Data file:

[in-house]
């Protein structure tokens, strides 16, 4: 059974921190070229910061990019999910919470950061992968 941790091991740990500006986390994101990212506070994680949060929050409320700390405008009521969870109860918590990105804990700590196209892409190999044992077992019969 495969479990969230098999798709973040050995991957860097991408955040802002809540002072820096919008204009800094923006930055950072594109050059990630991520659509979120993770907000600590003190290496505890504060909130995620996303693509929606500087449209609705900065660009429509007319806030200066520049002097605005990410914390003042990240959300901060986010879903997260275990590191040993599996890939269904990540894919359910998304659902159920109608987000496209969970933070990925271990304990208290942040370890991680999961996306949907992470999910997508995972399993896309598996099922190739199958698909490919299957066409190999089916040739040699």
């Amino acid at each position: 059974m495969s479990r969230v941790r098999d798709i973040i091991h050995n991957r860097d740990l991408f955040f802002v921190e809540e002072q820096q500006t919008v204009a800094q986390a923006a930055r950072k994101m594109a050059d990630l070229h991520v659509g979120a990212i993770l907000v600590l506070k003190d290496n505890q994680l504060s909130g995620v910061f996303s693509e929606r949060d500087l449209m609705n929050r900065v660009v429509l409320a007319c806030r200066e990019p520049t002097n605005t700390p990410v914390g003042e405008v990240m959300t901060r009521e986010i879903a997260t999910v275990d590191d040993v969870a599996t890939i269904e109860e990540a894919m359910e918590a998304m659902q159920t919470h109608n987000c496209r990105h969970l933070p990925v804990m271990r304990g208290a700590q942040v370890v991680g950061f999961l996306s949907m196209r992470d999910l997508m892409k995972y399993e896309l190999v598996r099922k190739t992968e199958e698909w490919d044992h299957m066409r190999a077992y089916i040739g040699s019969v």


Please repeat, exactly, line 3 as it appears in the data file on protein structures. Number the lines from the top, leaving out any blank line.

């Amino acid at each position: 059974m495969s479990r969230v941790r098999d798709i973040i091991h050995n991957r860097d740990l991408f955040f802002v921190e809540e002072q820096q500006t919008v204009a800094q986390a923006a930055r950072k994101m594109a050059d990630l070229h991520v659509g979120a990212i993770l907000v600590l506070k003190d290496n505890q994680l504060s909130g995620v910061f996303s693509e929606r949060d500087l449209m609705n929050r900065v660009v429509l409320a007319c806030r200066e990019p520049t002097n605005t700390p990410v914390g003042e405008v990240m959300t901060r009521e986010i879903a997260t999910v275990d590191d040993v969870a599996t890939i269904e109860e990540a894919m359910e918590a998304m659902q159920t919470h109608n987000c496209r990105h969970l933070p990925v804990m271990r304990g208290a700590q942040v370890v991680g950061f999961l996306s949907m196209r992470d999910l997508m892409k995972y399993e896309l190999v598996r099922k190739t992968e199958e698909w490919d044992h299957m066409r190999a077992y089916i040739g040699s019969v």